The vision and product development at Hitachi Data Systems is driven by what its customers tell it they need, rather than an internal soul-searching, Robert Bassilio, VP of storage management at HDS. Furthermore, he told Wikibon CEO David Vellante and SiliconAngle CEO John Furrier in a live interview on SiliconAngle.tv from the U.S. announcement, everything announced on Sept. 27 is either available now or will be in a series of scheduled upgrades over the next 90 days. So a customer who buys the new Virtual Storage Platform today will have all the capabilities, including the full software management capabilities, promised in the announcement.
“The HDS DNA is all substance, no fluff,” he said. “So we tend not to do slideware. What you saw on the stage is here. We are delivering dynamic tiering, for instance, today.” He said that HDS expects to add dynamic tiering for the mainframe in the next version of the platform, in six months, in a way that can be added easily to the system customers buy today.
The kind of data that HDS customers are handling is changing. While traditional structured data continues to grow, that growth has long been outrun by the explosion in unstructured data. And today that unstructured data is increasingly multimedia, so that companies are facing both a huge volume of data that needs to be managed and increasingly large data objects. And, he says, while some of that data can go onto systems that are “good enough”, the central systems at the heart of large organizations have to be 100% reliable.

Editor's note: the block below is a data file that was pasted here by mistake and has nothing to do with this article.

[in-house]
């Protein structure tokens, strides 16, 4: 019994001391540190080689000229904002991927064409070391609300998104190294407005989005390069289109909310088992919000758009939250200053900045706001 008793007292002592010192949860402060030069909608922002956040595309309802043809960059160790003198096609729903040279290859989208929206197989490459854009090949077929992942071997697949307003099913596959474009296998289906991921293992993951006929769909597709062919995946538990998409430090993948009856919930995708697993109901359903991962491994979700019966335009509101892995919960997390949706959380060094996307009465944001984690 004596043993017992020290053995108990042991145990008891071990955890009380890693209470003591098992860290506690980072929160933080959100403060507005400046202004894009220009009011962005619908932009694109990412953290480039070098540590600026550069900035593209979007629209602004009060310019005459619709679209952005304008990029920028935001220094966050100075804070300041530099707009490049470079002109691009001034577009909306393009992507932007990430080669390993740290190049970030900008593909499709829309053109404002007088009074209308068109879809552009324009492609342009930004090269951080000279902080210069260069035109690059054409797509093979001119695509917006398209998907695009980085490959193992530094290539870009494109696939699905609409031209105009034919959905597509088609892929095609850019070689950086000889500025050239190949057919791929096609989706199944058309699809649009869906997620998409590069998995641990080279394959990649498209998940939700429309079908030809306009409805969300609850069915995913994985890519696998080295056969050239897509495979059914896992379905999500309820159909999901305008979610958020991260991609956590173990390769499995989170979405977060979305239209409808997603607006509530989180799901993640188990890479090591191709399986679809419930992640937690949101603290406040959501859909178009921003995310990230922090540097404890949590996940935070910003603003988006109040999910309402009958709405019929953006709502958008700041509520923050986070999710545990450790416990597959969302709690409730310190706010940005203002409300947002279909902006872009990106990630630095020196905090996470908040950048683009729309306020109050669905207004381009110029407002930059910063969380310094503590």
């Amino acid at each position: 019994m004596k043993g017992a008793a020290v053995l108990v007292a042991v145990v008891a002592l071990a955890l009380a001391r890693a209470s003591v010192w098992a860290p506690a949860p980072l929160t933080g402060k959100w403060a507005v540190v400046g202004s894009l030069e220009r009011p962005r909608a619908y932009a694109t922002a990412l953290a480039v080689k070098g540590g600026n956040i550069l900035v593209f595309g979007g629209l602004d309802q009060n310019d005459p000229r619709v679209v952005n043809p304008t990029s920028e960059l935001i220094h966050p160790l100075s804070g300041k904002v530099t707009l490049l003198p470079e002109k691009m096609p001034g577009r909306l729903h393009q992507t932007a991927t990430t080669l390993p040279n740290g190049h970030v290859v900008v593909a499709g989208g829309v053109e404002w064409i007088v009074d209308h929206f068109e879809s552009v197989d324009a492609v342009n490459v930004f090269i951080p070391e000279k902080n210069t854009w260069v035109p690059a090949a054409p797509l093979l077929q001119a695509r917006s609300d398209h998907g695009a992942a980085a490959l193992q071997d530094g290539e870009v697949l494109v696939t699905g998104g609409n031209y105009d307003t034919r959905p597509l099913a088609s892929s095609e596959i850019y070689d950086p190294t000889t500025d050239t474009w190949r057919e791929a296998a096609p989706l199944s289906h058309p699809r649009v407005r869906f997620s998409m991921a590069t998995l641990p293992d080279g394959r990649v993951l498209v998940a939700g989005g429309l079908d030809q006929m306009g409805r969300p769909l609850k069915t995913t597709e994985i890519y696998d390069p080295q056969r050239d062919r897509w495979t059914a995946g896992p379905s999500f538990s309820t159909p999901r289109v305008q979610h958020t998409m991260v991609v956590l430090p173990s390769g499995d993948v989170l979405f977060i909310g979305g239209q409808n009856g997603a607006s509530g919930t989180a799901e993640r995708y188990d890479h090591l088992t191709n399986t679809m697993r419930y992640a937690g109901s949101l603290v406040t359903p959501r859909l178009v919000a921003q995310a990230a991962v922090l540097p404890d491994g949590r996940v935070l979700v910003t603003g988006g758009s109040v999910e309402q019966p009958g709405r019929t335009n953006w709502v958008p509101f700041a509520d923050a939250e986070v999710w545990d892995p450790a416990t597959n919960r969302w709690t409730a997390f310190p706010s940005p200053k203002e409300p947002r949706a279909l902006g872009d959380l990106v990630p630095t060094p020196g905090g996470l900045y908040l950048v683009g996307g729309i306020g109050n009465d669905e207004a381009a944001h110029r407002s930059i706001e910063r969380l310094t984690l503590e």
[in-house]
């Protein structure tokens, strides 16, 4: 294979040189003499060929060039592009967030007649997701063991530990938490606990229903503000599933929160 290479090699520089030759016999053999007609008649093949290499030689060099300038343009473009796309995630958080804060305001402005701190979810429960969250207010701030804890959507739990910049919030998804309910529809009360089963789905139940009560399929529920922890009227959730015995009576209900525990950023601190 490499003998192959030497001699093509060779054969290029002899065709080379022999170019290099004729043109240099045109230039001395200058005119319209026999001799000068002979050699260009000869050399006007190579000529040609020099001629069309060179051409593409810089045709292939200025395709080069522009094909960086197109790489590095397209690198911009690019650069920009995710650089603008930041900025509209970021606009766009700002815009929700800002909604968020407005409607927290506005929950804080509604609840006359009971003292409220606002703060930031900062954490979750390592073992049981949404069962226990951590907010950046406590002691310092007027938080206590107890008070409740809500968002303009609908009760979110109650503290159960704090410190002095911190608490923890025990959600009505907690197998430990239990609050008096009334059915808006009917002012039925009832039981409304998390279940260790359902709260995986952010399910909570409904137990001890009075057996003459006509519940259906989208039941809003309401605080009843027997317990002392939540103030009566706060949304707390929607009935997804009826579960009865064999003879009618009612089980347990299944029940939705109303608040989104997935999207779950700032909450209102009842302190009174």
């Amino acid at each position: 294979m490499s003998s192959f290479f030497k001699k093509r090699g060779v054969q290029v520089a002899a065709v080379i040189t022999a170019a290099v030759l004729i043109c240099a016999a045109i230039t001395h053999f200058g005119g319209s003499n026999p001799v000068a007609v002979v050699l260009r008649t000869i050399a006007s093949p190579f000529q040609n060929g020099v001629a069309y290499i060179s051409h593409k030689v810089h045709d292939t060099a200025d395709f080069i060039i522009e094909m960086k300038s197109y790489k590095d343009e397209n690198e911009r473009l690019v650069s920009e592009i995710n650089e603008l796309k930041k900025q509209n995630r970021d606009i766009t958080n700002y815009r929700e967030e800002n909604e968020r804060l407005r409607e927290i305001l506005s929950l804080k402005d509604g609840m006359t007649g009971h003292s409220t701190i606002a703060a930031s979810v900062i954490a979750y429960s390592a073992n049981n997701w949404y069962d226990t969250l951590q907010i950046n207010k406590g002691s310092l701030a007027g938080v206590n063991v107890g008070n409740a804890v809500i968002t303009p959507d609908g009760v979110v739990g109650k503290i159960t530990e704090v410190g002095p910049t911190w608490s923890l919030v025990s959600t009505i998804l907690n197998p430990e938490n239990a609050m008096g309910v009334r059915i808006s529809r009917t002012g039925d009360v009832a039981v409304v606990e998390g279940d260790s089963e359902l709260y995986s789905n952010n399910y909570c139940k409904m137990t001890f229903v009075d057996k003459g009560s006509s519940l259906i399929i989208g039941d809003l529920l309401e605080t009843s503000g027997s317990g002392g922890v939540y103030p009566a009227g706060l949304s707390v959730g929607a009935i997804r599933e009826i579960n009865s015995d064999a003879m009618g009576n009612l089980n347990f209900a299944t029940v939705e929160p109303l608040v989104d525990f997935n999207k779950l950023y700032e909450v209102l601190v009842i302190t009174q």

“When a big bank or government entity goes down, you will see the repercussions for months – maybe forever,” he said. But simultaneously, customers are strapped by limited budgets that are not growing quickly – in many cases have not recovered from the cuts of a year ago.
In response, Bassilio said, HDS has designed a system that meets the reliability and performance needs of its customers at an affordable price and high efficiency. For instance, the new systems coming from HDS today, he said, use 50%-60% less power (and therefore cooling) of equivalent systems from just a few years ago. This speaks to one of the major needs of HDS customers, who have been struggling to power and cool their data centers.
The real innovations, however, are in software. “Hardware is a reactive proposition” he said, in part because users cannot afford to change their hardware constantly. Therefore, software has to provide the virtualization to boost utilization and make data available to multiple applications. It has to provide ease of use. And it has to provide the automated data management, tiering, and virtual provisioning that users need. And above it, it needs to abstrate the development and user environment above the hardware layer.
“Why should you have to worry about the amount of space you have available?
He said. “We want to make that invisible.”